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Re: Can we sell old American pianos in China?
edferris #2785262 11/27/18 11:35 AM
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Well, we have piano dealers reading this forum. Do you have a big stock of second-rate pianos you would like to get rid of?
I trust you don't store them in a damp basement.
I have a 1936 Starr action sitting on my workbench at this moment. It needs four hammer shanks repaired and several knuckle leathers replaced -- although they are still within adjustment limits. Say twenty dollars in parts and one hour of work. I was quoted six thousand dollars for "rebuilding the action". Sure, if you pay that price you're not going to make any money.
If calling a piano a "Weber" will help it sell, why won't a real Weber sell? It's made of better materials, even if it says "AEolian" on the plate.

Re: Can we sell old American pianos in China?
edferris #2785334 11/27/18 02:23 PM
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It's cheaper to build old American pianos in China. wink



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Re: Can we sell old American pianos in China?
j&j #2785342 11/27/18 02:49 PM
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Originally Posted by j&j
My dear departed Mother imagined her children would cherish her console piano, her Lenox China, her dress jewelry yada yada yada. Now that she’s gone, we’re trying to find good homes for her “treasures”....because nobody really wants these things. It’s great to keep some small things in remembrance, but pianos and big old cars need to go.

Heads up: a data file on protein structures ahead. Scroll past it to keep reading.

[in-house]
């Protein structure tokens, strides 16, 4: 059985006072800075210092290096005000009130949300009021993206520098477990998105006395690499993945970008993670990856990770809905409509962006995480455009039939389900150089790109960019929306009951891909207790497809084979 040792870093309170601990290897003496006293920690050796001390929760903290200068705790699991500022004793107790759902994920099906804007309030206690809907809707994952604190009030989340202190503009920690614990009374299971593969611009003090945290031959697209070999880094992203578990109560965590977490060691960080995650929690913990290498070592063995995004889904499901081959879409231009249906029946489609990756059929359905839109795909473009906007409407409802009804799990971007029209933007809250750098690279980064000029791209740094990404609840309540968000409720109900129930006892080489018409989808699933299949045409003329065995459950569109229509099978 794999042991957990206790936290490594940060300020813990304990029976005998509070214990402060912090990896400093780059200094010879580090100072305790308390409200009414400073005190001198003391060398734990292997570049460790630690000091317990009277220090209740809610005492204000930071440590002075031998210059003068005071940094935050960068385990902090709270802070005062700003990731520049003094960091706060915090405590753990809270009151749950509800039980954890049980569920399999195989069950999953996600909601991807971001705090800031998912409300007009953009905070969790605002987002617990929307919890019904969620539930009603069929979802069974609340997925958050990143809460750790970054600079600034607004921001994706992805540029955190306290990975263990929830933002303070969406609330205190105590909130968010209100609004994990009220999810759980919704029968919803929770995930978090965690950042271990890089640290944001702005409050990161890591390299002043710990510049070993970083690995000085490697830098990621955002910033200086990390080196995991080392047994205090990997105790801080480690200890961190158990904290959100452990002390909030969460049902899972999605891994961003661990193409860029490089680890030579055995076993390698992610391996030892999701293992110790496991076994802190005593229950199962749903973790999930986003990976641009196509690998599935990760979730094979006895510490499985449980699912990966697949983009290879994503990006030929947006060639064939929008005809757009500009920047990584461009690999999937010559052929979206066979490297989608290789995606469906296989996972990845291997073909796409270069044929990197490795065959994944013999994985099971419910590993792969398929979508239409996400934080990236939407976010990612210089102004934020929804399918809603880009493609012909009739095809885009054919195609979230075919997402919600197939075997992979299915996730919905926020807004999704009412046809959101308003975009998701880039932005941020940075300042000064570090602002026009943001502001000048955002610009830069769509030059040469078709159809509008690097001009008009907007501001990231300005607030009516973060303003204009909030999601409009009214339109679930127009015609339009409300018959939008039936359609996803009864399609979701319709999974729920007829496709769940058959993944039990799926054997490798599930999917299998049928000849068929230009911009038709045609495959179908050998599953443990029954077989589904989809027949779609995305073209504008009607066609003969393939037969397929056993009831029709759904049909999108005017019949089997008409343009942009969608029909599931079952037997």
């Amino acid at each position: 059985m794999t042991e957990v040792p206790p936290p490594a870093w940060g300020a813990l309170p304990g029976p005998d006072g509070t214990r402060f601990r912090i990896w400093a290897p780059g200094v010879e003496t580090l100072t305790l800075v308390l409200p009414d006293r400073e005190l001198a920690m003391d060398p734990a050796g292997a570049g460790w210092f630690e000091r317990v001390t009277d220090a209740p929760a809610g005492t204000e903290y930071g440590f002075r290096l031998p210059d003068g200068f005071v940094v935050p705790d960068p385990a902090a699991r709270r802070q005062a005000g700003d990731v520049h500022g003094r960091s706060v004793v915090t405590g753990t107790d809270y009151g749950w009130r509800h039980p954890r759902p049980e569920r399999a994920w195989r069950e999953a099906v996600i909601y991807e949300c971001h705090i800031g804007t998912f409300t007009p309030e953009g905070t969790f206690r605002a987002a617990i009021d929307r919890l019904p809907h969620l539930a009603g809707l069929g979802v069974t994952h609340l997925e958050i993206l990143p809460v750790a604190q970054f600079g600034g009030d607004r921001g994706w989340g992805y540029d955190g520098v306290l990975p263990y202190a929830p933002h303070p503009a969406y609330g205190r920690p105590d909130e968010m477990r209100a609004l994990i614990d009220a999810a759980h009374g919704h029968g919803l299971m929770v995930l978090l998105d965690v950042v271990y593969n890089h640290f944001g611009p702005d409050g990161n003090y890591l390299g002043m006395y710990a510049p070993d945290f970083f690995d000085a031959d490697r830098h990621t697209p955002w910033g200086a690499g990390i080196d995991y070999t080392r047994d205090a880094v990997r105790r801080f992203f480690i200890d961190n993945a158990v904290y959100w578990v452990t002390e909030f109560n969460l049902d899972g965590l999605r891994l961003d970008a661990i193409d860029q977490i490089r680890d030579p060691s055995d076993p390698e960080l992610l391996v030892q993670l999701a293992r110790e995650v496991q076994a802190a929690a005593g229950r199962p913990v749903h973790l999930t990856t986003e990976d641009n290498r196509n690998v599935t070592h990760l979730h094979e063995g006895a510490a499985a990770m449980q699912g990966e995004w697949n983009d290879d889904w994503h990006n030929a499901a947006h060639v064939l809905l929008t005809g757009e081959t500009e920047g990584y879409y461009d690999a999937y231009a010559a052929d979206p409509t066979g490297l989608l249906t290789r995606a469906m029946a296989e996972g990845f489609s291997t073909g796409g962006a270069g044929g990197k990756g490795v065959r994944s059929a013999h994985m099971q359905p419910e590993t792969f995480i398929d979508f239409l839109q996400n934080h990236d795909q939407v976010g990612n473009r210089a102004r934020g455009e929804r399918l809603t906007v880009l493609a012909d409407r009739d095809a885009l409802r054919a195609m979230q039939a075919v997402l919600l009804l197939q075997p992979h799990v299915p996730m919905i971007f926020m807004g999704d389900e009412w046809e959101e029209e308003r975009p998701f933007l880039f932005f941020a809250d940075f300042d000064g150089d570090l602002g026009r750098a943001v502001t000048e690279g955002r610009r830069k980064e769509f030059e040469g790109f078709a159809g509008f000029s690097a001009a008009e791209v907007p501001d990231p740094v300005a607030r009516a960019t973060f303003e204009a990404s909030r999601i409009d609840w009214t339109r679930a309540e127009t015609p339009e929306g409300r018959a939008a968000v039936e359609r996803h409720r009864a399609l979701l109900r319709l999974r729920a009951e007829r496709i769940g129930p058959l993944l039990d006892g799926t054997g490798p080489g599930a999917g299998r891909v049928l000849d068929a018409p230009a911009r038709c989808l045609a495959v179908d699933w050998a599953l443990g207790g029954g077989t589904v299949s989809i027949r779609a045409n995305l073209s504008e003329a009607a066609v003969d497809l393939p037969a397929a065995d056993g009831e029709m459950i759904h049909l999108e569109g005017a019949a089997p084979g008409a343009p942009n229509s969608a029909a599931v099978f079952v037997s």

This is a sad story that plays out over and over again, family after family, as older generations pass on, and the things they loved and cherished are [understandably] of little or no value to those that follow.

When my dad passed, his will included a list of 70 lots of personal items that my brothers and I were supposed to receive. He thought it was significant enough to even specify that "to be fair" we should make choices in a round-robin style. I selected only a single thing (my great-great-grandmother's school bell).

I learned the hard way: I already had a mini storage full of crap from my great-aunt. I can't get any of my siblings, nieces or nephews to take any of it.



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Re: Can we sell old American pianos in China?
edferris #2786254 11/29/18 10:42 PM
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Well, China has sent enough junker pianos to the USA. Sending a few Starr Grands to China would be tit for tat...…...ha ha.